A Japanese private junior high school has decided to use a controversial history textbook that critics say glosses over Japan’s wartime aggression and has angered its Asian neighbors, Kyodo news agency said on Saturday.
The textbook, which has sparked international controversy, has recently been a source of concern for Japan’s Education Ministry due to its popularity in Tokyo bookstores after publisher Fuso-sha began selling it earlier this month.
Principal Yutaka Teramoto of Tsuda Gakuen Junior High School of Mie prefecture in western Japan said the school decided to start using the textbook next April because it conforms with its policy of letting students pride themselves on being Japanese.
Regarding criticism of the textbook from Asian countries such as mainland China and South Korea, Kyodo quoted Teramoto as saying: “We do not intend to beautify war at all, but education that would make students dislike Japan would not lead to genuine mutual understanding (between Japan and other Asian countries).”
“We had a high opinion of the (history) textbook’s detailed descriptions of historical events and figures,” Teramoto said.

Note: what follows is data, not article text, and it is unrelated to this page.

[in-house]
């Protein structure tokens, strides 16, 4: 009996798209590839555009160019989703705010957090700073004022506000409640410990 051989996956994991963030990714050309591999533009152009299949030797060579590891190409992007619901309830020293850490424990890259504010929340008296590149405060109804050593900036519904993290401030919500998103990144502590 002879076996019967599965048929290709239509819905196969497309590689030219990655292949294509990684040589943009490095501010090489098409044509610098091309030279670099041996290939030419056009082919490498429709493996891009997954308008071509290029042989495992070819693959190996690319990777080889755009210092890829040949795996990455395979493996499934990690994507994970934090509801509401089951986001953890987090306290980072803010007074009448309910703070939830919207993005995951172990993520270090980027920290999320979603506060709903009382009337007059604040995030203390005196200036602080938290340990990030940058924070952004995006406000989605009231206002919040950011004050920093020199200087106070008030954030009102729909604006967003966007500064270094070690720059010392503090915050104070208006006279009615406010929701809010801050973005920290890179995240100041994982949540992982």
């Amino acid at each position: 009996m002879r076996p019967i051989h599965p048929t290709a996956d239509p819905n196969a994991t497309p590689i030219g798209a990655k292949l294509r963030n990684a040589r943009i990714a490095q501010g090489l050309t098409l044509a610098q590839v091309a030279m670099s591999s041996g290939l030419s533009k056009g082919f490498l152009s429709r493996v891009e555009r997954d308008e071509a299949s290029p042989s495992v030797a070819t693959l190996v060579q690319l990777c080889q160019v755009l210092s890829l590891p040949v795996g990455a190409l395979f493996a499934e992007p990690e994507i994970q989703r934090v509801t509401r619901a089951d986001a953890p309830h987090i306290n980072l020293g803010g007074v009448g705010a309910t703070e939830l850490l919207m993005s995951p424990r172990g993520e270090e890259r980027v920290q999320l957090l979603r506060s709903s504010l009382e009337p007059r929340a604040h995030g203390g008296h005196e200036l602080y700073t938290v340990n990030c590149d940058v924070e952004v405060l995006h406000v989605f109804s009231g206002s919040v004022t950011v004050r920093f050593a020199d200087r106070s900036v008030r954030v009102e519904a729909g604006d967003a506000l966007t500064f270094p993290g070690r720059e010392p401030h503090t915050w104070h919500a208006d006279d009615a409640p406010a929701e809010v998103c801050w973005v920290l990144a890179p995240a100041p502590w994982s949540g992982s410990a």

Both mainland China and South Korea have strenuously objected to the textbook — written by nationalist historians and approved for use from next year by schoolchildren aged 13-15 — saying it whitewashes Japanese aggression before and during World War Two.
For example, South Korea is particularly upset about phrasing in the textbook that suggests Korea benefited from Japan’s 1910-1945 colonization of the Korean peninsula because it led to the development of railways and manufacturing industries.
The Japanese government has said the book does not represent Japan’s official view of history and has resisted pressure to revise it further, although it did agree to some revisions before the book was approved earlier this year.
Teramoto said the school decided to adopt the textbook at a board meeting last month after studying the authors, the Japanese Society of History Textbook Reform, for several years.
No objections were raised about using the textbook at a parent-teacher association meeting in late May, he said.
Kyodo also quoted Kanji Nishio, head of the textbook reform society as saying several private schools had already decided to use the textbook, and that he expected the number of such schools to increase.
Local education boards across Japan must decide which textbooks they will use in their schools by August 15.
Kyodo said Tsuda Gakuen emphasizes what it calls “spiritual education” incorporating traditional Japanese values based on Buddhism and Confucianism.